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  • The immense importance of Sinope in early times is abundantly attested, and we need not doubt that very intimate relations existed at this port between the Ionic colonists and the natives.

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  • Hence its coasts were from an early period occupied by Greek colonies, among which the flourishing city of Sinope, founded from Miletus about 630 B.C., stood pre-eminent.

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  • The most considerable towns of the interior were Gangra, in ancient times the capital of the Paphlagonian kings, afterwards called Germanicopolis, situated near the frontier of Galatia, and Pompeiopolis, in the valley of the Amnias (a tributary of the Halys), near which were extensive mines of the mineral called by Strabo sandarake (red arsenic), which was largely exported from Sinope.

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  • On the north, excepting the deltas formed by the Kizil and Yeshil Irmaks, there are no considerable coast plains, no good harbours except Sinope and Vona, and no islands.

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  • The best routes from the plateau to the Black Sea were followed by the Roman roads from Tavium and Sebasteia to Sinope and Amisus, and those from Sebasteia to Cotyora and Cerasus-Pharnacia, which at first ascend the upper Halys.

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  • In the east a well-defined mountain system runs nearly parallel to the Black Sea coast from Batum to Sinope, forming a gentle curve with its convexity facing southwards.

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  • West of Sinope Cretaceous beds form a long strip parallel to the shore line.

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  • Marcion was a wealthy shipowner, belonging to Sinope in Pontus.

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  • He unsuccessfully attacked Sinope, which was taken by his successor Pharnaces, the brother (not the son) Of MITHRADATES III.

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  • He was a great admirer of the Greeks, who called him Euergetes; he removed his capital from Amasia to Sinope, and bestowed liberal gifts upon the temples of Delos and Athens.

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  • At the height of his power he was assassinated by his courtiers during a banquet in his palace at Sinope.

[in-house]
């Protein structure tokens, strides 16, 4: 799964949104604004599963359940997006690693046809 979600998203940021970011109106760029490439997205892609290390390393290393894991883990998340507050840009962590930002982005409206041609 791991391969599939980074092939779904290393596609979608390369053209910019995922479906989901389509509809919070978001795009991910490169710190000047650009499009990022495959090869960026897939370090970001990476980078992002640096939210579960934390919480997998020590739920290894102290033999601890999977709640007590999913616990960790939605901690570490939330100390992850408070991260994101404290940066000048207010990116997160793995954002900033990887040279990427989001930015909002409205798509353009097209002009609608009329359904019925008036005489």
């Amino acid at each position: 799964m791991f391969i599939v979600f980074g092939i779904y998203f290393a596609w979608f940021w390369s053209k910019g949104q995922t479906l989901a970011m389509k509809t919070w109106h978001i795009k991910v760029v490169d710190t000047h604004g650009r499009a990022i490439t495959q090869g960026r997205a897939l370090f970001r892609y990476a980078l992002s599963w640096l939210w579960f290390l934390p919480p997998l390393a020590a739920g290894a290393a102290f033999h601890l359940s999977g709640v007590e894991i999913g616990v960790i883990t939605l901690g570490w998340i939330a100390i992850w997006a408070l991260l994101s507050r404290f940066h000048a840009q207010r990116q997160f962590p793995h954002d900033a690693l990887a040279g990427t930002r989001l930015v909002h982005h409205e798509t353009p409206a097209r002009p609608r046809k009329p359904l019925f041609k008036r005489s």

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  • Thus Pontus, with the exception of some of the maritime cities, such as Sinope, Heraclea and Amisus, became Roman territory.

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  • The Russians retaliated by loosing their squadron from Sevastopol, and on the 3oth of November it attacked and destroyed the Turkish fleet at Sinope.

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  • It was resolved to invade the Crimea and attack the great arsenal, Sevastopol, whence the Russian fleet had sailed to Sinope, and in September 1854 the allied armies landed in the Crimea.

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  • They were supposed to have founded many towns, amongst them Smyrna, Ephesus, Sinope, Paphos.

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  • The city of Trapezus was a colony of Sinope, but it first comes into notice at the time of the Retreat of the Ten Thousand, who found repose there.

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  • In iii he returned to Sinope, threw his mother into prison, and put his younger brother to death.

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  • Phrygian and Cappadocian traders brought their goods, no doubt on camels, to Sinope, and the Greek sailors, the daaoai;rac of Miletus, carried home the works of Oriental and Phrygian artisans.

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  • Amastris, a few miles east of the Parthenius, became important under the Macedonian monarchs; while Amisus, a colony of Sinope, situated a short distance east of the Halys, and therefore not strictly in Paphlagonia as defined by Strabo, rose to be almost a rival of its parent city.

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  • The centre of their power is supposed to have been Boghaz Keui (see Pteria), east of the Halys, whence roads radiated to harbours on the Aegean, to Sinope, to northern Syria and to the Cilician plain.